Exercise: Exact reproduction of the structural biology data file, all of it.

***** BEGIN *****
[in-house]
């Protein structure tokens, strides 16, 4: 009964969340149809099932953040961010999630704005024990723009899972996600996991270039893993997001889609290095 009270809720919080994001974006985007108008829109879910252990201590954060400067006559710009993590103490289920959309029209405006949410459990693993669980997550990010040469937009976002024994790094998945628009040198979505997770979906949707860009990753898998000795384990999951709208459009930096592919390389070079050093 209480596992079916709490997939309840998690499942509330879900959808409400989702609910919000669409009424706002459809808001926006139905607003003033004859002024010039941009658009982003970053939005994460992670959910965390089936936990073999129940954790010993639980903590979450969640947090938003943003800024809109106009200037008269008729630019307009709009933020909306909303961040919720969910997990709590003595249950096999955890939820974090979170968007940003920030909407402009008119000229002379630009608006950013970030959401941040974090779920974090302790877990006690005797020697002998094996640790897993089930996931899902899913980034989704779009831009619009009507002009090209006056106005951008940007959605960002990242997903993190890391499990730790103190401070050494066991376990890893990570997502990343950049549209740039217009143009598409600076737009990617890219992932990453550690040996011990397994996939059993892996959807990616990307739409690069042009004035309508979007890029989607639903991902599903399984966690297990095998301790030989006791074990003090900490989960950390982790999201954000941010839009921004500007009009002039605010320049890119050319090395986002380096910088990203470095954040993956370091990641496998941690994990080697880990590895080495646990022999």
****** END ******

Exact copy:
[in-house]
């Protein structure tokens, strides 16, 4: 009964969340149809099932953040961010999630704005024990723009899972996600996991270039893993997001889609290095 009270809720919080994001974006985007108008829109879910252990201590954060400067006559710009993590103490289920959309029209405006949410459990693993669980997550990010040469937009976002024994790094998945628009040198979505997770979906949707860009990753898998000795384990999951709208459009930096592919390389070079050093 209480596992079916709490997939309840998690499942509330879900959808409400989702609910919000669409009424706002459809808001926006139905607003003033004859002024010039941009658009982003970053939005994460992670959910965390089936936990073999129940954790010993639980903590979450969640947090938003943003800024809109106009200037008269008729630019307009709009933020909306909303961040919720969910997990709590003595249950096999955890939820974090979170968007940003920030909407402009008119000229002379630009608006950013970030959401941040974090779920974090302790877990006690005797020697002998094996640790897993089930996931899902899913980034989704779009831009619009009507002009090209006056106005951008940007959605960002990242997903993190890391499990730790103190401070050494066991376990890893990570997502990343950049549209740039217009143009598409600076737009990617890219992932990453550690040996011990397994996939059993892996959807990616990307739409690069042009004035309508979007890029989607639903991902599903399984966690297990095998301790030989006791074990003090900490989960950390982790999201954000941010839009921004500007009009002039605010320049890119050319090395986002380096910088990203470095954040993956370091990641496998941690994990080697880990590895080495646990022999």